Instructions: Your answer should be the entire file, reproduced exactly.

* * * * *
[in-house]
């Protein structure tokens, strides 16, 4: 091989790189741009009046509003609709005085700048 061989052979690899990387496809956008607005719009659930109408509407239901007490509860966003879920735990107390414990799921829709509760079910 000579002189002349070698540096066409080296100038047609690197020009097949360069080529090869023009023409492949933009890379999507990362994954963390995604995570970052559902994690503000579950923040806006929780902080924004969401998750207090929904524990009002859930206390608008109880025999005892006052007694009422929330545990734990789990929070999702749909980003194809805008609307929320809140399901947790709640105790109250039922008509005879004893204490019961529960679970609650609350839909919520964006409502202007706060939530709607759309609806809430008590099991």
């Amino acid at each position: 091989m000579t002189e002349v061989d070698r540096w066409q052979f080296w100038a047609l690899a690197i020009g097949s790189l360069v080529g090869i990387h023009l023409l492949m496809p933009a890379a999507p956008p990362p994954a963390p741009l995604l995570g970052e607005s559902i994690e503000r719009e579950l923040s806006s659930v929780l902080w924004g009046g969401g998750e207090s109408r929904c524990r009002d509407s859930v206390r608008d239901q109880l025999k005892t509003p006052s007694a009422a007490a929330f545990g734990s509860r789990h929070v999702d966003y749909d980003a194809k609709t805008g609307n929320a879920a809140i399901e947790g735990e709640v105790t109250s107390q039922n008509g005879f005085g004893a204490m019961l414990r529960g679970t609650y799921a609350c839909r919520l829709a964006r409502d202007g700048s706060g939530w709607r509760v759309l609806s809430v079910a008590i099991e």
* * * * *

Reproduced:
[in-house]
């Protein structure tokens, strides 16, 4: 091989790189741009009046509003609709005085700048 061989052979690899990387496809956008607005719009659930109408509407239901007490509860966003879920735990107390414990799921829709509760079910 000579002189002349070698540096066409080296100038047609690197020009097949360069080529090869023009023409492949933009890379999507990362994954963390995604995570970052559902994690503000579950923040806006929780902080924004969401998750207090929904524990009002859930206390608008109880025999005892006052007694009422929330545990734990789990929070999702749909980003194809805008609307929320809140399901947790709640105790109250039922008509005879004893204490019961529960679970609650609350839909919520964006409502202007706060939530709607759309609806809430008590099991």
């Amino acid at each position: 091989m000579t002189e002349v061989d070698r540096w066409q052979f080296w100038a047609l690899a690197i020009g097949s790189l360069v080529g090869i990387h023009l023409l492949m496809p933009a890379a999507p956008p990362p994954a963390p741009l995604l995570g970052e607005s559902i994690e503000r719009e579950l923040s806006s659930v929780l902080w924004g009046g969401g998750e207090s109408r929904c524990r009002d509407s859930v206390r608008d239901q109880l025999k005892t509003p006052s007694a009422a007490a929330f545990g734990s509860r789990h929070v999702d966003y749909d980003a194809k609709t805008g609307n929320a879920a809140i399901e947790g735990e709640v105790t109250s107390q039922n008509g005879f005085g004893a204490m019961l414990r529960g679970t609650y799921a609350c839909r919520l829709a964006r409502d202007g700048s706060g939530w709607r509760v759309l609806s809430v079910a008590i099991e």